Memory is a weird and wonderful part of being alive. Sometimes it seems we remember all the unimportant, trivial things and forget all the important things!
Well, there are techniques to aid memory and make it more likely that you’ll remember what you desperately wish to recall. Some of these techniques are in use by the military, and proven beneficial. Here are four great ways to remember things.
- Bring it to mind just before you go to sleep. Memory researchers have discovered that thinking of something just before you fall into sleep is a powerful way to reinforce memory. For example, perhaps you want to remember to buy flowers for your spouse the next day when you’re in the supermarket. Well, before going to sleep, imagine yourself walking into the familiar supermarket; then imagine yourself picking up and smelling some flowers. The connection between the two imaginings is solidified while you’re sleeping – and when you walk into the supermarket the next day, you’re sure to think of flowers!
- Create a mental memory tree. This works best with a group of items that are related in some way, for instance the crops exported by a particular country. Instead of simply trying to memorize the list of individual items, think of each crop as hanging on one branch of a tree – perhaps the heavier items on the larger branches near the bottom and the lighter ones on the smaller branches near the top. In a day or two, you’ll find that bringing the tree to mind and thinking of each branch will retrieve from memory the names of most or all of the crops.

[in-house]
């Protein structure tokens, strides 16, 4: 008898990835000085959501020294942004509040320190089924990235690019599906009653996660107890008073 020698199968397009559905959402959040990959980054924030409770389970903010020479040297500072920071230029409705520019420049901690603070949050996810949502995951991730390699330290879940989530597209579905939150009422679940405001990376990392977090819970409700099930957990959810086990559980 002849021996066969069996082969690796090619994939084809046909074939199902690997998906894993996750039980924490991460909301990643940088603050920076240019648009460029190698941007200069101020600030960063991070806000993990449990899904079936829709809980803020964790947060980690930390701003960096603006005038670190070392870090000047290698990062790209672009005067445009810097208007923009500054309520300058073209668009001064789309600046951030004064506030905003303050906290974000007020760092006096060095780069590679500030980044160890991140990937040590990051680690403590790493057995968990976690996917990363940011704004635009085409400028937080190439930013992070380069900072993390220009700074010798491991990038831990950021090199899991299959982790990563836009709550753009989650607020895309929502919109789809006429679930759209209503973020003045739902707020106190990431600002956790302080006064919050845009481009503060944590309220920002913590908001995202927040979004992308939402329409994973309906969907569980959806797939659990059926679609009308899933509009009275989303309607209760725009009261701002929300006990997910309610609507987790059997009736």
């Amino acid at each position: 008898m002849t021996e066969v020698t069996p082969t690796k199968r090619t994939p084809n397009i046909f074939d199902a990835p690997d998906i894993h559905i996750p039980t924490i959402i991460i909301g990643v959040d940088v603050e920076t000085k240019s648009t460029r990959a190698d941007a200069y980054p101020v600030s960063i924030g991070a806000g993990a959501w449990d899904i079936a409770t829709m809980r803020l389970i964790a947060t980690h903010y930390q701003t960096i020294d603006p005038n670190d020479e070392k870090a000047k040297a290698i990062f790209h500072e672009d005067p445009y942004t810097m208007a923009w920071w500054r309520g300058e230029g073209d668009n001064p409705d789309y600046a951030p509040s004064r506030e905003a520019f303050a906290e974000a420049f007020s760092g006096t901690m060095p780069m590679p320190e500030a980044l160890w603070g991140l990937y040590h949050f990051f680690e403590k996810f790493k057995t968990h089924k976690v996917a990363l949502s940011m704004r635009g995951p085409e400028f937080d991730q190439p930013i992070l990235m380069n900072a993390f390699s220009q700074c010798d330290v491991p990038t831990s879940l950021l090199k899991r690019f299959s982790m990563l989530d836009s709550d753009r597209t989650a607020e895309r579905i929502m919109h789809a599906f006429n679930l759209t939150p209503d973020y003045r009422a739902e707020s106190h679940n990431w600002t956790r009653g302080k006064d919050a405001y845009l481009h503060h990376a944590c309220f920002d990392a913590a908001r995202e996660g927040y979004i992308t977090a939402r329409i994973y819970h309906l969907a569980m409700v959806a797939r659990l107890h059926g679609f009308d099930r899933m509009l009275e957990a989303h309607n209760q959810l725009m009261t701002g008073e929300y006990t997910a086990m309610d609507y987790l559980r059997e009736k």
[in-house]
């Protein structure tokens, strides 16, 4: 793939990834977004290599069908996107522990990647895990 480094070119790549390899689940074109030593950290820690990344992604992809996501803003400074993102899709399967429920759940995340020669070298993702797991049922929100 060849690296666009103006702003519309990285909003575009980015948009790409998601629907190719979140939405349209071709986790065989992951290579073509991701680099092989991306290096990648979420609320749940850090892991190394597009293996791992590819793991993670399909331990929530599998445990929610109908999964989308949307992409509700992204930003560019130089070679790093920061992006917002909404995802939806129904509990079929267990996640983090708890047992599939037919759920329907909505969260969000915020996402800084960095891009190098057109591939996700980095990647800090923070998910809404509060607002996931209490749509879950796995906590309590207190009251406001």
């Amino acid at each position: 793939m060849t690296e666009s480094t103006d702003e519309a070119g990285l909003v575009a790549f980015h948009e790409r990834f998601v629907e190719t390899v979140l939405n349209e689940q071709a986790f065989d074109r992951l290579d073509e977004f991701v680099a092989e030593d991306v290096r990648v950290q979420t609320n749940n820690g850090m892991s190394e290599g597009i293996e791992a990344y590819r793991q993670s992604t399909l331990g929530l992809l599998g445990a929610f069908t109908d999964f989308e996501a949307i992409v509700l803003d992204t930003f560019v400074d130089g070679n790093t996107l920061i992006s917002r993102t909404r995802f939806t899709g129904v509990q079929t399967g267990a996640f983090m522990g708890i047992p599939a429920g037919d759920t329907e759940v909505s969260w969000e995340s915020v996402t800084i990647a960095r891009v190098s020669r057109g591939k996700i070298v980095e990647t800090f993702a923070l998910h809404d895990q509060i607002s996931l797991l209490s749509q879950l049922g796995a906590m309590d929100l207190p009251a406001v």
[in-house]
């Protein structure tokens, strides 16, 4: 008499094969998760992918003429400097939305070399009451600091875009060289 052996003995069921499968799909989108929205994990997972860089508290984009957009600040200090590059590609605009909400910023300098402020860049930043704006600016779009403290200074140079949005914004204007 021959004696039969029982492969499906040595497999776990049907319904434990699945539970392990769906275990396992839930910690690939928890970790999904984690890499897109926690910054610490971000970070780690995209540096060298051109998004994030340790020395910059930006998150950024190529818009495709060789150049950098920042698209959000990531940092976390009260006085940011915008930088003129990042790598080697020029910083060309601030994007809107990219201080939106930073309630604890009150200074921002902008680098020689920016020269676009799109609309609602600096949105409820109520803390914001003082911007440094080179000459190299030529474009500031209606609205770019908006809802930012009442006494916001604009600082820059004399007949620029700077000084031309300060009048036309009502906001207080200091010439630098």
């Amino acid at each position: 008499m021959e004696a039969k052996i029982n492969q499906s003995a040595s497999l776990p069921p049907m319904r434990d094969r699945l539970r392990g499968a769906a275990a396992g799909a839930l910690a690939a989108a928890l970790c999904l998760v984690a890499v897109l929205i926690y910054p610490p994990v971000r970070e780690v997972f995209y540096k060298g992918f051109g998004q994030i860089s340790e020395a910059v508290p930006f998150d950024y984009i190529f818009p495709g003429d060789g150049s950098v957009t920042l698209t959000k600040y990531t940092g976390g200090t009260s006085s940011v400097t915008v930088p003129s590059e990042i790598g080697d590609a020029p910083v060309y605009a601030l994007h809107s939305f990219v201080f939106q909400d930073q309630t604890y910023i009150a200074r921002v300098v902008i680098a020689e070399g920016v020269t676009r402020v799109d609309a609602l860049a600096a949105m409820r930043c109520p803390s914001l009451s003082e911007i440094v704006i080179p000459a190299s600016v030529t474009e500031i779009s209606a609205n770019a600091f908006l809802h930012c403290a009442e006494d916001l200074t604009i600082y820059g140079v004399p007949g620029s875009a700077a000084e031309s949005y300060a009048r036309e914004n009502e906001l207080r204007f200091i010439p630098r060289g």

- Create a mnemonic association. We’ve all heard of this trick, which works well with names. If you have difficulty remembering the names of people you meet, take a moment to create some association with the name (which is easier with some names than others). For example, if you’re introduced to a Bill Guest, you could imagine him as a hotel worker who would “bill” a hotel “guest.” If you fix this idea in your mind for a moment, it’s very likely you’ll remember the hotel association and then the name the next time you see the person.
- Do a play-by-play. If you sometimes can’t remember whether you’ve completed some regular daily routine, this technique works well. For instance, if you tend to forget whether you’ve taken your morning pill, try talking through the action as you’re doing it: “I’m opening the pill bottle. I’m putting the pill on my tongue. I’m taking a sip of water.” It’s guaranteed that six hours later you’ll remember having taken the pill.
Memory can play tricks on us – but we can also play tricks on memory. These techniques should help anyone to remember a few very important things.